So I propose that we actively take up this analysis, in our daily lives. Spend some time looking at our thoughts from other angles. Ask, and then actually answer, questions about the nature of our thoughts, by finding their correlation to things in the world and to the information you read. What’s the connection between my thoughts and emotions, and the environment I’m in? What’s the connection between my thoughts and emotions, and the physical sensation of my body? What’s the connection between my current mental state and the facts I’ve read about the brain and the body’s physiological functions? Because I am telling you, these questions have answers, and they are revealing, if my own experience is any indicator. Why do people generally seem more agreeable (all other factors held constant) on a warm, sunny day, than on a cold, rainy night? In a sense, you can actually narrow it down to some function of the light and sound frequencies that are present, the human body’s ideal living conditions and evolutionary adaptations that respond to potentially-harmful stimuli, combined with learned responses of the humans in the situation. All of these mediated by neural processes. The neural processes are an explanation. However, they are not quite equal to the experience of “sadness” or “happiness.” Nor are they a negation or debunking of experience; if sadness is said to be an emergent property, though, this is not contradictory. Thinking about emergence implies redefining your system of interest by zooming out to one at a higher order of magnitude. In our experience, sadness and happiness are really felt, and in other parts of our experience, we read scientific studies which demonstrate that feelings have biological processes associated with them. So we can say, a feeling emerges in the entire human (a system on the order of meters) as a broad pattern of all neural processes taking place at that time (consisting of trillions of interactions happening on a length scale of millionths-of-a-meter). “Pattern” feels like an insufficient word, but it will do. From the inside, my sentience feels the way I feel, and thinks the way I think, and my experience of those feelings and thoughts is just there, plain as day––and we are able to name feelings and thoughts because they have categorizable attributes, as do all patterns. So, “pattern” in my use just means any particular phenomenon that is organized enough to be given a name, and be delineated from different organizations of the same elements. The contents of this emergent consciousness, the sight of this text you are reading, your thoughts on it, the comfort or discomfort in your body, the ambient sounds of where you are sitting, are not incoherent. They can be studied with rigor, if we have some consistent terminology by which to name these contents and sort them. The reason why this has been difficult, in centuries past, has been because we could not find, or reasonably talk about, the connection between the “outer” world and the “inner” world. I have attempted to establish that emergence is a consistent way to connect outer and inner. Using systems thinking, we can now draw more specific connections between the elements of the system at the bottom (the neurons and all their electrochemistry) and the emergent phenomena at the top (you and your experience). This conception, if correct, does suggest a kind of determinism, but it is a soft determinism that leaves ample room for free will to exist. Emergent phenomena of systems in general can easily affect the actions of the elements that cause them, and the elements can obviously give rise to a different emergent state. World War II emerged across the globe as a pattern of local interactions between individual people––whose actions determined the state of the war––but you can’t say these people weren’t also affected, in their day-to-day decisions, by the war itself. The decisions that individuals were able to make were dictated by the large-scale coordinated actions of all the armies and nations involved, as a whole. Similarly, attributing the cause of consciousness to the neurons does not, in itself, debunk free will, because in the model of emergent consciousness the cells and the will operate on two different levels. Free will would be a large-scale, dynamic reordering of neuronal activity based on the macro-state of the neurons at the previous instant. Say you are the goalie on our soccer team, who has decided to block a shot. Could any single neuron coordinate such an effort? No, because it requires the entire eye-brain-arm-hand-fingers subsystem to work together. Consciousness is able to witness all of the neural activity in this subsystem from the top, though, and thus can redirect the electrochemistry of the neurons in order to catch the ball. Or redirect them toward the goal of dropping bombs. Or going shopping. Or fleeing the war. Or sitting under a tree in meditation. Just as a zebra’s body exists if and only if a lot of zebra DNA is arranged in a self-reproducing system of cells––the large-scale behavior of the neural network implies an emergent conscious agent, and is implied by it.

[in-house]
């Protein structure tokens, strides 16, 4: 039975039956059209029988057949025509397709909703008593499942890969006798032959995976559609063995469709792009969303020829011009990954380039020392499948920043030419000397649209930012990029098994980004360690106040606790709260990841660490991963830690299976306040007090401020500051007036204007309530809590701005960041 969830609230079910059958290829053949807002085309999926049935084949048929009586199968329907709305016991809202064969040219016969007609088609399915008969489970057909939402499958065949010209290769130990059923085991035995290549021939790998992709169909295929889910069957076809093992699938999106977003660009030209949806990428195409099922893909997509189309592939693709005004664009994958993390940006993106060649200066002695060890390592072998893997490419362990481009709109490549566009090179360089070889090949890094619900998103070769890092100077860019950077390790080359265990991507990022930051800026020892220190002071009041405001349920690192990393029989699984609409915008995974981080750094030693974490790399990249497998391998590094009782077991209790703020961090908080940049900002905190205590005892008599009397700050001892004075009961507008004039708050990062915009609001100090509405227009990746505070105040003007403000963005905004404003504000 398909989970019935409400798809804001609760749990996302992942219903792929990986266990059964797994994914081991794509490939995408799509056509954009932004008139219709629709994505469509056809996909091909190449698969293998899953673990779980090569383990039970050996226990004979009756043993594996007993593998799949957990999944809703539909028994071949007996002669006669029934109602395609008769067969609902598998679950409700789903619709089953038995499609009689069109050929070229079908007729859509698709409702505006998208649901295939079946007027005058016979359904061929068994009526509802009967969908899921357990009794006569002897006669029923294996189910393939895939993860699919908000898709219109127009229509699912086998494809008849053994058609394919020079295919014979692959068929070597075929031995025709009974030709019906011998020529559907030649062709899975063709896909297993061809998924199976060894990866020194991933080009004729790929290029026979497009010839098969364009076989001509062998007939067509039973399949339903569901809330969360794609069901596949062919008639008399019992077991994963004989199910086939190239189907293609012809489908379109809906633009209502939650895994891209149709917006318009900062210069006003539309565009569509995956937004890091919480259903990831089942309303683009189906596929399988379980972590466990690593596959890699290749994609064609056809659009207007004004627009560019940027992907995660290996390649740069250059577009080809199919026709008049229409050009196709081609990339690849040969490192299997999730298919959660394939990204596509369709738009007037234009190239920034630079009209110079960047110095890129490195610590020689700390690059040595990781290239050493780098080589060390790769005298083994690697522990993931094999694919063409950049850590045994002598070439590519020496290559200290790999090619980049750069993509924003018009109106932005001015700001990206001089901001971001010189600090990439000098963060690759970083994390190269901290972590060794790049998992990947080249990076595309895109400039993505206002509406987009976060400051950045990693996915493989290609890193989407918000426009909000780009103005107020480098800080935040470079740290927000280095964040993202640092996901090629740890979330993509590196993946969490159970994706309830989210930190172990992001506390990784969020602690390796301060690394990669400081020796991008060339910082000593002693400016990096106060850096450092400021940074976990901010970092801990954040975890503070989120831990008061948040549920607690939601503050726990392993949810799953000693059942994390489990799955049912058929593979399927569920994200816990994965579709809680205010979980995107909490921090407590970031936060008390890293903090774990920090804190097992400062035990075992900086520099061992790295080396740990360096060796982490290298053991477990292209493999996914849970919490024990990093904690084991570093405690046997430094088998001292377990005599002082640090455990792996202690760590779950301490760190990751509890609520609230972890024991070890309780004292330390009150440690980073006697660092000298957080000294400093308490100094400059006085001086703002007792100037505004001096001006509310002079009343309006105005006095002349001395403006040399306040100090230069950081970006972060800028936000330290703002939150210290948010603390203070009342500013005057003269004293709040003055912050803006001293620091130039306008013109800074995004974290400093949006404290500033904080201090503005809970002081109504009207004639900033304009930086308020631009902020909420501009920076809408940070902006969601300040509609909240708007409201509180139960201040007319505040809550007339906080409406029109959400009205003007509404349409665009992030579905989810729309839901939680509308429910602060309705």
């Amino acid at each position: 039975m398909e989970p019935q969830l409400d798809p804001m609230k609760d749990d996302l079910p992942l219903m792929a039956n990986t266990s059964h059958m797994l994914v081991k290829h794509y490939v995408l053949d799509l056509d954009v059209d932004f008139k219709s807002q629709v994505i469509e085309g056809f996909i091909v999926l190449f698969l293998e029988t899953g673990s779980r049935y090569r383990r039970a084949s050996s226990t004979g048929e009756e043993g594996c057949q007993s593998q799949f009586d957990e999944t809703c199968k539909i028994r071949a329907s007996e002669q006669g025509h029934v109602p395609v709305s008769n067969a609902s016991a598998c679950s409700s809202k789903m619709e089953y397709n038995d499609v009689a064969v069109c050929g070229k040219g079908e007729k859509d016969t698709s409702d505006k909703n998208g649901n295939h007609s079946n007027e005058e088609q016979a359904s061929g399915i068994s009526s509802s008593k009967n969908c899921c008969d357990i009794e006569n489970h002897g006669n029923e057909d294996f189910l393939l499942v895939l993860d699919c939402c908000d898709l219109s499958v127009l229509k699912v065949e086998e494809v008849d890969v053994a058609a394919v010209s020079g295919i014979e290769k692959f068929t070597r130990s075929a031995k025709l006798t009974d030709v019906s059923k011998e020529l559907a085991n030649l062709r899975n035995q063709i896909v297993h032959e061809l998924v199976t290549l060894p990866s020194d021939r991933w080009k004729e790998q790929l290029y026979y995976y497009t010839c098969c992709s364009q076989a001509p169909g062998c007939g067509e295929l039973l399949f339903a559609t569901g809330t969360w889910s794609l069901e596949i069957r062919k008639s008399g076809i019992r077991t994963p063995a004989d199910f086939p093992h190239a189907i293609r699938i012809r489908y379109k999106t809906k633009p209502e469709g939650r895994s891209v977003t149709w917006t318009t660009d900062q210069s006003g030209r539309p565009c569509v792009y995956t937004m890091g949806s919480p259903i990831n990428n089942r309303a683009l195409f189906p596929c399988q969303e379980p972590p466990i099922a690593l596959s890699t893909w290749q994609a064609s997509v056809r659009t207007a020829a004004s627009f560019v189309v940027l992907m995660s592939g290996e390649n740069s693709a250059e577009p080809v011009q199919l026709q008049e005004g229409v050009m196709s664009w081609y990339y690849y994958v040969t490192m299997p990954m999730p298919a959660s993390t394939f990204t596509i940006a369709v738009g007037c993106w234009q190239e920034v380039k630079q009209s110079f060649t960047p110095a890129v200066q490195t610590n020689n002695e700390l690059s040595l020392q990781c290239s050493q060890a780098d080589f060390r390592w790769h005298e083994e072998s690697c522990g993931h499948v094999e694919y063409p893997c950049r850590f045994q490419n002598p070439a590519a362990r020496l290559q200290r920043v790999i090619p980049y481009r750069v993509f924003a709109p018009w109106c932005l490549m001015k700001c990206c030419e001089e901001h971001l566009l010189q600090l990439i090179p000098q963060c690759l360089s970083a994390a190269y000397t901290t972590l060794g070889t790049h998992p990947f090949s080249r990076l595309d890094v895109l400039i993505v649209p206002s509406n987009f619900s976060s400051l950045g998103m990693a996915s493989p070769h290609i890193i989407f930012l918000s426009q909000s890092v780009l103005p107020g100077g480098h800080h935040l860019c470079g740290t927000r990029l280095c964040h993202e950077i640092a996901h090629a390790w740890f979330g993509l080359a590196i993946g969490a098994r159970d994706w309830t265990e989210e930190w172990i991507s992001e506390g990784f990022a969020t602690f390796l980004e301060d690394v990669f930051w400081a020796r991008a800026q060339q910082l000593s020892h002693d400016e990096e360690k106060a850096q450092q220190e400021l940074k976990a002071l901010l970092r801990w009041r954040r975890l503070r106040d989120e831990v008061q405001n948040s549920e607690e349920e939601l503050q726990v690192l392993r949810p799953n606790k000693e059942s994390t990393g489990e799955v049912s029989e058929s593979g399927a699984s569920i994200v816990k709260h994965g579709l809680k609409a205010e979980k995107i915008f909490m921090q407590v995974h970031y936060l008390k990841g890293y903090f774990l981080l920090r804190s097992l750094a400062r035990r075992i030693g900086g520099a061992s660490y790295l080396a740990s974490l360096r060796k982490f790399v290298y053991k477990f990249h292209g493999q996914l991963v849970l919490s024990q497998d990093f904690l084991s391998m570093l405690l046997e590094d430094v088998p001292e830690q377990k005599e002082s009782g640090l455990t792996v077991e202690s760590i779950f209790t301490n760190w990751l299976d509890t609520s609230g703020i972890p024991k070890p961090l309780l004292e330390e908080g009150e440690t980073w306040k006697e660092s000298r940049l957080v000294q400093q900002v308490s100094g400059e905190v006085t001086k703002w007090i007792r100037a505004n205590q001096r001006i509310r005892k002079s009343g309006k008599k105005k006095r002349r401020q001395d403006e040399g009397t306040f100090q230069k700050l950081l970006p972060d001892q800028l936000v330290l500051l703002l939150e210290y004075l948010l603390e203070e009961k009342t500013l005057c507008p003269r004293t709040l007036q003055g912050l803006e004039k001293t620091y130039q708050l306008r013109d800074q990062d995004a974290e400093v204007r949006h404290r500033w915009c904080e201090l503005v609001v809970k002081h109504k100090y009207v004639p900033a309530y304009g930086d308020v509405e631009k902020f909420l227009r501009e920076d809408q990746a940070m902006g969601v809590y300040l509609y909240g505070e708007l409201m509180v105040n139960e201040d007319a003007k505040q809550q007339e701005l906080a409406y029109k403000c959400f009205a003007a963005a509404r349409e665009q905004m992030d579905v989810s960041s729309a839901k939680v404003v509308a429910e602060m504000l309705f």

A great number of people today distrust science because of its “coldness,” that is, because of its constant rejection of anything human as a taint on objectivity, its greatest strength. This conception is exaggerated, but not unwarranted. Many who study the “hard” sciences try to deny any connection to ethics or philosophy, and think of themselves as simple retrievers of brute facts, nothing more. But it is high time that this conceptual restriction came to an end. If it does not come to an end, then physicists will continue to graciously accept funding from the arms industry, wearing cultural blinders to the fact that the “pure research” of today can and will be used by governments to kill children a few years down the line. However, Buddhism, the only systematic internal theory and practice of human behavior that I have yet come across, has picked up too much fluff, over the past 2500 years, to be effective. But, to be blunt, why the fuck should we try to preserve the exact doctrine of some dead guy, without significant modification? Science got some good ideas from the Greeks, who came up with atoms, but they did not worship them; they took the good ideas as a seed, which they then grew by replacing inconsistencies, revising the parts that didn’t make any sense given their observations. So, we can take a few hints from the Buddha if we so choose, but we ought to modify that system given what we know now. Or, perhaps if you look to your own experience, you might find that he was all wrong. That would be progress too. The point is, this internal consciousness is important to keep track of, just as important as anything outer. Because really, “inner” is only an illustrative descriptor: we are an emergent aspect of physics that is embedded in a world made of physics. A mysterious aspect at present, but nonetheless perfectly embedded in and consistent with physics. We have been in denial of this point for far too long. In fact, with this conception of consciousness, it seems perfectly appropriate that intelligent humans would want to seek out a complete system for themselves. If we accept the idea of statement (3.), that consciousness emerges out of a system of neurons and is dependent on them, and if we look at the environment of these neurons (Earth’s ecosystem), then it is clear that the human is an incomplete system, which must connect itself to a larger one in order to be prepared for the plausible phenomena that will occur within its experience––using definition (1.). Recall how we tested the game of soccer for completeness, by imagining a game of infinite length, and showing that the rules allowed the game to go on indefinitely. Consciousness does not pass this same test. The simple passage of time destroys consciousness: by following the very rules of physics on which it depends, it will either die of dehydration, starvation, disease, injury or old age. We can’t imagine a human life of infinite duration without significant modifications to this body. Through this lens, we can say that from the moment humans developed agriculture, we have been trying to correct this deficiency. And why shouldn’t we?